Chauncey Billups nearly directed the Denver Nuggets to the 2009 NBA Finals. It would have been an uplifting, heartwarming story: the star returning to his hometown in the twilight of his career and carrying a franchise to its highest heights.

    Billups crafted an impressive career, leading the Pistons to an NBA title while playing the game the right way. He’s all about team. He revolutionized the Nuggets when he arrived.

    But that was yesterday.

    The Nuggets are soaring since Billups and Carmelo Anthony were shipped to New York, and the focus has been on Carmelo, largely because the focus is always on Carmelo.

    But you have to give credit to Nuggets execs, who made a brilliant move when they persuaded the Knicks – maybe even forced the Knicks – to take Billups.

    The Nuggets were freed from a public relations nightmare. Billups is scheduled to earn $14.2 million next season, at least $10 million more than his market value. If he had stayed in Denver, the Nuggets would have been forced into a messy public money battle with Billups.

    By sending him to New York, the Nuggets saved themselves the hassle of dealing with reality, and the reality is Billups is a weary, aged point guard who should be thinking about retirement or at least to moving to the bench.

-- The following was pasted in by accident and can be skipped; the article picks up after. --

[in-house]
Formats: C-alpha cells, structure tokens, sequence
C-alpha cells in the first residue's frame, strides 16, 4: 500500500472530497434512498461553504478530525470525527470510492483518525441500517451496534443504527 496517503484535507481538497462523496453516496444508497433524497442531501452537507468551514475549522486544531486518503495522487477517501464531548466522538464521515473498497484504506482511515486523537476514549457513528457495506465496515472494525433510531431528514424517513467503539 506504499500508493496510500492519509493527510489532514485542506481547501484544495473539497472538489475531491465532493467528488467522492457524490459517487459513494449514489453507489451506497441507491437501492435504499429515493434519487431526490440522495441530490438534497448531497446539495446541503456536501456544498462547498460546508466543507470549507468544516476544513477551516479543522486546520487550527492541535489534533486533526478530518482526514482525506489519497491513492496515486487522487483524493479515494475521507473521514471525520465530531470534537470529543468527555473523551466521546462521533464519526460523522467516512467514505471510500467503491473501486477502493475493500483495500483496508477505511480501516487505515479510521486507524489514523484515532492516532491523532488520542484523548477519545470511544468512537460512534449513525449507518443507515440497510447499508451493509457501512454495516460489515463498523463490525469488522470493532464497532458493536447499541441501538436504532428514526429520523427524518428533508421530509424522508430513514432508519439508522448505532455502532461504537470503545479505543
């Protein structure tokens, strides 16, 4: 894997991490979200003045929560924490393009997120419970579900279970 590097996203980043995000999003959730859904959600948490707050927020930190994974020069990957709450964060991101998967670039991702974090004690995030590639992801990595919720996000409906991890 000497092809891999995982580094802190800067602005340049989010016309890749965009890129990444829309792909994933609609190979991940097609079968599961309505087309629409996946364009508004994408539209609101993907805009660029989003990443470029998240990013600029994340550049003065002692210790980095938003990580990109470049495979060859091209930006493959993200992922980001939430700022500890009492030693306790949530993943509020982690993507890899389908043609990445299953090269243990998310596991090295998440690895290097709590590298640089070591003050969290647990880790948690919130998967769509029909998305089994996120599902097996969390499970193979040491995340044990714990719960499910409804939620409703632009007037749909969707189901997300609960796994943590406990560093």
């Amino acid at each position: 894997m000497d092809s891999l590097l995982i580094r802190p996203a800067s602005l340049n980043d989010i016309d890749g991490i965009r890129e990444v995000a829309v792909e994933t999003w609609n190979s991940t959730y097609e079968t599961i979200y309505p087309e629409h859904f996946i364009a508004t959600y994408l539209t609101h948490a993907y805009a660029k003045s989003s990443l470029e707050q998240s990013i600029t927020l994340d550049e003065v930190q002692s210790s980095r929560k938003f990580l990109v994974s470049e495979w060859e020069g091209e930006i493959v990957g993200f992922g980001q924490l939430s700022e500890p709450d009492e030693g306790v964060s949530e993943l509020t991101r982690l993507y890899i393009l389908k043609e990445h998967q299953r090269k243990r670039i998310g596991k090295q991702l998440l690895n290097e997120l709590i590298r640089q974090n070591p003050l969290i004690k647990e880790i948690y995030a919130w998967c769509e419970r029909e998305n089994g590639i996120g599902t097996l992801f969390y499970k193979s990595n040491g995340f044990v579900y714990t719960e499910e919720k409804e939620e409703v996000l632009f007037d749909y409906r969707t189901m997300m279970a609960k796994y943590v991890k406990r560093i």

With Billups gone, the Nuggets now can look to two ultra-quick, youthful point guards in Raymond Felton and Ty Lawson. This duo is all  about today and tomorrow.

    Billups is, as Knicks fans are discovering, about yesterday.

  • Will former AFA coach Mooney and Butler’s Stevens decline to climb the ladder?

    Mon, March 28, 2011 by David Ramsey with no comments

    Richmond’s Chris Mooney and Butler’s Brad Stevens are acting very strangely. They are the most coveted young basketball coaches in our nation, and they could double – maybe even triple – their salaries at a larger program.

    But Mooney just signed a 10-year extension with the Richmond Spiders, and Stevens seems completely disinterested in leaving Butler.

    I’m thinking Mooney is going to follow the example of his mentor, Pete Carril, who coached Princeton’s Tigers for 29 seasons. Carril is clearly Mooney’s basketball hero.